The Co-operative Bank has secured a £700m rescue package to stop the lender from being wound up.
Investors have agreed to swap their debt for a stake in the bank.
The bank also said it would to separate its pension fund from the Co-operative Group’s scheme, which has £8bn of liabilities.
The Bank of England’s Prudential Regulation Authority said it had accepted the plan to return the bank to a firm footing.
“Supervisors will remain closely engaged with the bank while the actions announced today are taken forward. Implementation is subject to certain regulatory approvals,” said the PRA, which is responsible for supervising the UK’s banks and insurance companies.
The debt-for-equity swap with hedge funds means that the Co-op Group’s stake in the bank will fall from 20% to about 1%.
The Co-op also said that the relationship agreement between the group and the bank, covering the promotion of bank services to members of the wider business and other matters, “will naturally fall away and come to a formal end in 2020”.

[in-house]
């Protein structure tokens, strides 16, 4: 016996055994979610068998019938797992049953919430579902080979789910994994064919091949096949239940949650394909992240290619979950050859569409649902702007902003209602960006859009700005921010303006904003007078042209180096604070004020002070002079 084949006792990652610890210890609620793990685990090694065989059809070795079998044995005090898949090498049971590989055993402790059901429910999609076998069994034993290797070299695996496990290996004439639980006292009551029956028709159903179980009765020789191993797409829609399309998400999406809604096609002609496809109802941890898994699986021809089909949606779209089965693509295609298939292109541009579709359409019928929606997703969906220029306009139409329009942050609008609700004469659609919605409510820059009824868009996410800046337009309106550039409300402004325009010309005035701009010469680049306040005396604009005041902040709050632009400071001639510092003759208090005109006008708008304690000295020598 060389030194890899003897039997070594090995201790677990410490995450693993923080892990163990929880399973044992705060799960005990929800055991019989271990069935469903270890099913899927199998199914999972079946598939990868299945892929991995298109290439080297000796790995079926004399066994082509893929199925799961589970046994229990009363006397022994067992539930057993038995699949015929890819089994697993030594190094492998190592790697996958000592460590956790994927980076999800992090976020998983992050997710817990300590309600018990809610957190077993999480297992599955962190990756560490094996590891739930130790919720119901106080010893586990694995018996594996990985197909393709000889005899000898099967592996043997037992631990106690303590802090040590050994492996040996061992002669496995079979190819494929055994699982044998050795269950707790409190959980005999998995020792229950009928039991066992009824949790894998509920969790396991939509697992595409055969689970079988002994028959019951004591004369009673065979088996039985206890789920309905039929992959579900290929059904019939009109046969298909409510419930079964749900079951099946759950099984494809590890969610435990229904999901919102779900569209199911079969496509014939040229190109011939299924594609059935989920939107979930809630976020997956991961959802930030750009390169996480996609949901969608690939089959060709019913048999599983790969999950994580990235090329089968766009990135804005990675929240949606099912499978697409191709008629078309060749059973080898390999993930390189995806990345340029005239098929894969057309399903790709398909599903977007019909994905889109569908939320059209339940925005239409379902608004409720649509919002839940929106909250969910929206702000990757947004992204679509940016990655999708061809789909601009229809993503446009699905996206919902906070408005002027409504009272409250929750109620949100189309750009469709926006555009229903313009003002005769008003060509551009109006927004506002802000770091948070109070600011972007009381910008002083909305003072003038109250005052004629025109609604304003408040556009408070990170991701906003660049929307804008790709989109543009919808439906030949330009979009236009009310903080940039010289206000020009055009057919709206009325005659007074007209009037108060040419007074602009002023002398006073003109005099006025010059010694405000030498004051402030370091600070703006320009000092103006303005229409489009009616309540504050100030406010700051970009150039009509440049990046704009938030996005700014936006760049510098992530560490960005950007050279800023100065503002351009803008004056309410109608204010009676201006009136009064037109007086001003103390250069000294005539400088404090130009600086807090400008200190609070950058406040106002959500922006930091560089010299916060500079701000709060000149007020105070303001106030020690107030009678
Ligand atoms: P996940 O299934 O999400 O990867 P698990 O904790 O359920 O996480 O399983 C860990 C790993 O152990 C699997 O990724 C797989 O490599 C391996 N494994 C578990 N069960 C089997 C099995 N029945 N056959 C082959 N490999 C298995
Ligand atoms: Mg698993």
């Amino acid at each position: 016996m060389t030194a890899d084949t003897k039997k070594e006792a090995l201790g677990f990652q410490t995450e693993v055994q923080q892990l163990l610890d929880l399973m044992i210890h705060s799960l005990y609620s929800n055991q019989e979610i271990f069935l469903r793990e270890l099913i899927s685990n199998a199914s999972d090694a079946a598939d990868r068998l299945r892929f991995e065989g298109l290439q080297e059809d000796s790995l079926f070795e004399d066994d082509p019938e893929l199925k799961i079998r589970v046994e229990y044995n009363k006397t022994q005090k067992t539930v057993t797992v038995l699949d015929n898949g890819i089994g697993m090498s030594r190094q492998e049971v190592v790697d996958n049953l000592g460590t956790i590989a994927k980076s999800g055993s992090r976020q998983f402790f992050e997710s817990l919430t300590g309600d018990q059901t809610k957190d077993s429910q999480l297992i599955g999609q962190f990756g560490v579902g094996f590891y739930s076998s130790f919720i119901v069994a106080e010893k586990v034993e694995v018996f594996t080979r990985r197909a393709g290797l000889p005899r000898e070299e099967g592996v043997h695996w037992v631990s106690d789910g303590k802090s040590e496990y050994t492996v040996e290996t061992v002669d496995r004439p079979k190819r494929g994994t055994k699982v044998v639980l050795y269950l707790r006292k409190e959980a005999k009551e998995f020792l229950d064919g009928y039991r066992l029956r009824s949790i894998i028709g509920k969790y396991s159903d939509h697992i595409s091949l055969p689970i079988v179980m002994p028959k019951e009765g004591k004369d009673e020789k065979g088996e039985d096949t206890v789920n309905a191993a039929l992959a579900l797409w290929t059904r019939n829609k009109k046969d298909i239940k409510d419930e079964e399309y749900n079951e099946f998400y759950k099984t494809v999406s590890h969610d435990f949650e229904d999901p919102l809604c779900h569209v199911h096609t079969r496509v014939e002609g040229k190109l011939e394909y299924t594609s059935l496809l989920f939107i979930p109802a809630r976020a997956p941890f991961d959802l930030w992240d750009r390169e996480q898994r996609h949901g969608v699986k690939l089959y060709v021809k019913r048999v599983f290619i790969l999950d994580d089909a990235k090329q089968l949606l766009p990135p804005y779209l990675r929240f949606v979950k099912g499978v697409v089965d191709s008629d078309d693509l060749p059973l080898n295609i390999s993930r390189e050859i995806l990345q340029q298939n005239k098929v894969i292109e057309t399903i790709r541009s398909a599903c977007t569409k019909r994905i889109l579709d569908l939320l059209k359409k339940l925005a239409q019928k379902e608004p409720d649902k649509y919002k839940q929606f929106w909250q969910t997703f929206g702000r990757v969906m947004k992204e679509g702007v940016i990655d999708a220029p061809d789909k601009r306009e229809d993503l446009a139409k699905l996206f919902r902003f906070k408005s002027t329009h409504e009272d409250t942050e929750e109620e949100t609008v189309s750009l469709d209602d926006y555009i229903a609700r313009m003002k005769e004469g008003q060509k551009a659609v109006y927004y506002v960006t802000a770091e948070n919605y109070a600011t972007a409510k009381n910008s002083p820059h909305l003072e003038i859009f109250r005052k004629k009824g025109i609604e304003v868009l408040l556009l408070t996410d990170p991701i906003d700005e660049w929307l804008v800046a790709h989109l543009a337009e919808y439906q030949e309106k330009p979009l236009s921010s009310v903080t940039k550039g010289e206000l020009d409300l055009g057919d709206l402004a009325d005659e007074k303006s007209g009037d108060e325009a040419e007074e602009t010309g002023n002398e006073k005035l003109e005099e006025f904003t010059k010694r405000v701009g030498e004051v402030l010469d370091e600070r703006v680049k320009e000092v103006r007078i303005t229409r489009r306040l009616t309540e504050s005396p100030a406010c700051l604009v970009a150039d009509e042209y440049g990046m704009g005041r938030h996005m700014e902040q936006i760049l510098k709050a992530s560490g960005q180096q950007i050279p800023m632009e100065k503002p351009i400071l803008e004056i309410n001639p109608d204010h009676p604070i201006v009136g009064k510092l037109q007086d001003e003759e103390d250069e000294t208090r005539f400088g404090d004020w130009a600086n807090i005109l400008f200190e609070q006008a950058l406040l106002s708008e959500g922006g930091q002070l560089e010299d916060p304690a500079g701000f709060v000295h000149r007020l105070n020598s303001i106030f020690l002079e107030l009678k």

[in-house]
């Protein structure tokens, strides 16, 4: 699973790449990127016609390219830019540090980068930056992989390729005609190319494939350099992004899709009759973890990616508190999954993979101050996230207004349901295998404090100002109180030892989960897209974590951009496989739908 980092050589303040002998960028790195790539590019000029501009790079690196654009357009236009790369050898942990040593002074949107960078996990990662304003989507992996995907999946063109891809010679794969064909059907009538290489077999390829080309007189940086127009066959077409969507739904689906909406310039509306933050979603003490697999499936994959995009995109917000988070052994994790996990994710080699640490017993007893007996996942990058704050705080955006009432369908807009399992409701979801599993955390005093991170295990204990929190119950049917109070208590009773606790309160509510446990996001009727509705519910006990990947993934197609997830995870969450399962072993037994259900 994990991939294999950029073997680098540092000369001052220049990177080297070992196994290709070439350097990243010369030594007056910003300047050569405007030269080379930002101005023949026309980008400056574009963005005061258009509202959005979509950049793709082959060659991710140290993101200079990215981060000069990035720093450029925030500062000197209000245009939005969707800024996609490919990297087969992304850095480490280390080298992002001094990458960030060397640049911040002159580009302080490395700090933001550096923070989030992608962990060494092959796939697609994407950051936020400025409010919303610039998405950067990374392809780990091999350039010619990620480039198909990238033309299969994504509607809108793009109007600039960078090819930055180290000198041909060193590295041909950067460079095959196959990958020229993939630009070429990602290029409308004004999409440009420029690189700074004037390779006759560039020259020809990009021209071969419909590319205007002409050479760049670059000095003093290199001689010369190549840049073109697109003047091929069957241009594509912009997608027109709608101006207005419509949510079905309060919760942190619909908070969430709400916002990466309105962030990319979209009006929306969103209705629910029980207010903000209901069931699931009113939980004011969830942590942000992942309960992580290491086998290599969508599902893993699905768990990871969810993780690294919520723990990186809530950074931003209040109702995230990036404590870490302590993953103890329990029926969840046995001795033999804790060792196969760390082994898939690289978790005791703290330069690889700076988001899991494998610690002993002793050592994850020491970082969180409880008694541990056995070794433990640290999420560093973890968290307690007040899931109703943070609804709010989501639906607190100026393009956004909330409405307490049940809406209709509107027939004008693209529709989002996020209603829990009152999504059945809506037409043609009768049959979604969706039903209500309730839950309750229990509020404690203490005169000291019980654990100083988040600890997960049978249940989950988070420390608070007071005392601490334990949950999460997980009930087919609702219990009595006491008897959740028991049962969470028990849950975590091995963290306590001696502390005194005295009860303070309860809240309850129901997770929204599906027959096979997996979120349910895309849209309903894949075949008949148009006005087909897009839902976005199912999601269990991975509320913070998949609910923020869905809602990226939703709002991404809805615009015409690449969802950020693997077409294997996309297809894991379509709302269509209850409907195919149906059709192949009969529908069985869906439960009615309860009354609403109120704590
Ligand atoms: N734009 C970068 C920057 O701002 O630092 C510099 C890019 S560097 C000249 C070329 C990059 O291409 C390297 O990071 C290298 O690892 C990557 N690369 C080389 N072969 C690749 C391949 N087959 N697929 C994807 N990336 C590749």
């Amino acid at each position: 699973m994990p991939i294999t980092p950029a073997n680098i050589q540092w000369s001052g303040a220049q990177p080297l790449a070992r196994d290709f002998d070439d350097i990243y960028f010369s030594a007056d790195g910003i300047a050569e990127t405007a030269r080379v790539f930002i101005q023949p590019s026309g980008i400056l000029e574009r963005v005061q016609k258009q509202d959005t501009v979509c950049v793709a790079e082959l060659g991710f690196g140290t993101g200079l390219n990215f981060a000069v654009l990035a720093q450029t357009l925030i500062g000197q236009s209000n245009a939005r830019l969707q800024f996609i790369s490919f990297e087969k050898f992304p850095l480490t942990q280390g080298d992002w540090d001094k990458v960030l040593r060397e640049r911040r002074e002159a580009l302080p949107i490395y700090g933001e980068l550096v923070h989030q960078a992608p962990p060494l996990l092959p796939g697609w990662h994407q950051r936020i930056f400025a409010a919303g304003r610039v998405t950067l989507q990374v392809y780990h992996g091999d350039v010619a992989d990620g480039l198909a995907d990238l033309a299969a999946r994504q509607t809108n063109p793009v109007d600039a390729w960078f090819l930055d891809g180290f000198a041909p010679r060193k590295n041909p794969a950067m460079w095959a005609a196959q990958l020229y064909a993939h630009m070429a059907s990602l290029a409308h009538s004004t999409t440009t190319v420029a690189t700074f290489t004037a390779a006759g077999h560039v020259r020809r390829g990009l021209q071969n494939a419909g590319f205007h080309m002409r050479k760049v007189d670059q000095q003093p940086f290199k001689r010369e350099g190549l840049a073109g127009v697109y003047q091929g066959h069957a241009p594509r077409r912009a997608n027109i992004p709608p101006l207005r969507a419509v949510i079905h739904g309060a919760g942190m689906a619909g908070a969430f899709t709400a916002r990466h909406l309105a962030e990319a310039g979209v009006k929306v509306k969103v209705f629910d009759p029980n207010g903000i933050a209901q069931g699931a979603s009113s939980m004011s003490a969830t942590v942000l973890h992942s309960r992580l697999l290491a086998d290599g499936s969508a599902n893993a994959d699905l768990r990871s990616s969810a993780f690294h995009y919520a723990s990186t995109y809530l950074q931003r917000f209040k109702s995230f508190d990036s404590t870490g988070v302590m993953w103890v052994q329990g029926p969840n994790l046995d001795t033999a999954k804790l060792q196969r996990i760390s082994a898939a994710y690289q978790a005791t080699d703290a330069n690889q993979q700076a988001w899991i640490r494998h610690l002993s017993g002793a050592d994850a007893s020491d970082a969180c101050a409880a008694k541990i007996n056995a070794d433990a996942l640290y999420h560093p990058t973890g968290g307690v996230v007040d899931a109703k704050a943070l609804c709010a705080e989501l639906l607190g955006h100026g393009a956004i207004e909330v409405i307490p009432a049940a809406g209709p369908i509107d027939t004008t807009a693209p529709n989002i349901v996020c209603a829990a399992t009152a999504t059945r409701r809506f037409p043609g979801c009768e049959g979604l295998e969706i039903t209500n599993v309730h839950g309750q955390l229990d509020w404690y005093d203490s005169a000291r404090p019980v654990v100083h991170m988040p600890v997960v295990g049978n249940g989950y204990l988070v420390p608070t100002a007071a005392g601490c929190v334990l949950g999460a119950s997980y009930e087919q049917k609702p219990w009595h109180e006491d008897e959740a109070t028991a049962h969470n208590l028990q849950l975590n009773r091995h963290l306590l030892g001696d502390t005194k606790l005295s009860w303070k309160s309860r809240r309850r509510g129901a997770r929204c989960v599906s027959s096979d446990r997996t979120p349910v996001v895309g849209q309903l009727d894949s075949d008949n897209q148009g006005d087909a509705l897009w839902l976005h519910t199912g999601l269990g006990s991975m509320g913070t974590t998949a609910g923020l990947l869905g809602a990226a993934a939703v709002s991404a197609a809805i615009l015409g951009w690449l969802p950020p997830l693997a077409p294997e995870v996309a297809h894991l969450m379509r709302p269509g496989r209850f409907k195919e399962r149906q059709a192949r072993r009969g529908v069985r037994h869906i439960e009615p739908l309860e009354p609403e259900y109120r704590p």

It added that it “is supportive of the plan and intends to vote in favour of the capital raising”.
The Co-op Bank has been been struggling for four years since an abortive attempt to buy 632 branches from Lloyds revealed a £1.5bn hole in its finances.
After failing to find a buyer for the bank, the existing owners, which are predominantly US investment funds, have agreed to write off £443m they are owed and will sell £250m worth of new shares.
The bank, known for its ethical approach, has been under intense supervision from the Bank of England for many months. Wednesday’s injection of fresh money will spare the regulator the job of stepping in to manage a wind-up of the bank.
The investors will also pump £100m into the bank’s pension scheme over the next 10 years to secure its separation from the wider Co-op Group pension scheme.
Despite its troubles, Co-op Bank’s customers have proved loyal, with nearly four million account holders and mortgage borrowers sticking with the bank despite its financial difficulties and a sex and drug scandal involving its former chairman, Methodist minister Paul Flowers.
The bank says it will continue to run itself with the ethical values it has observed since its founding in 1872.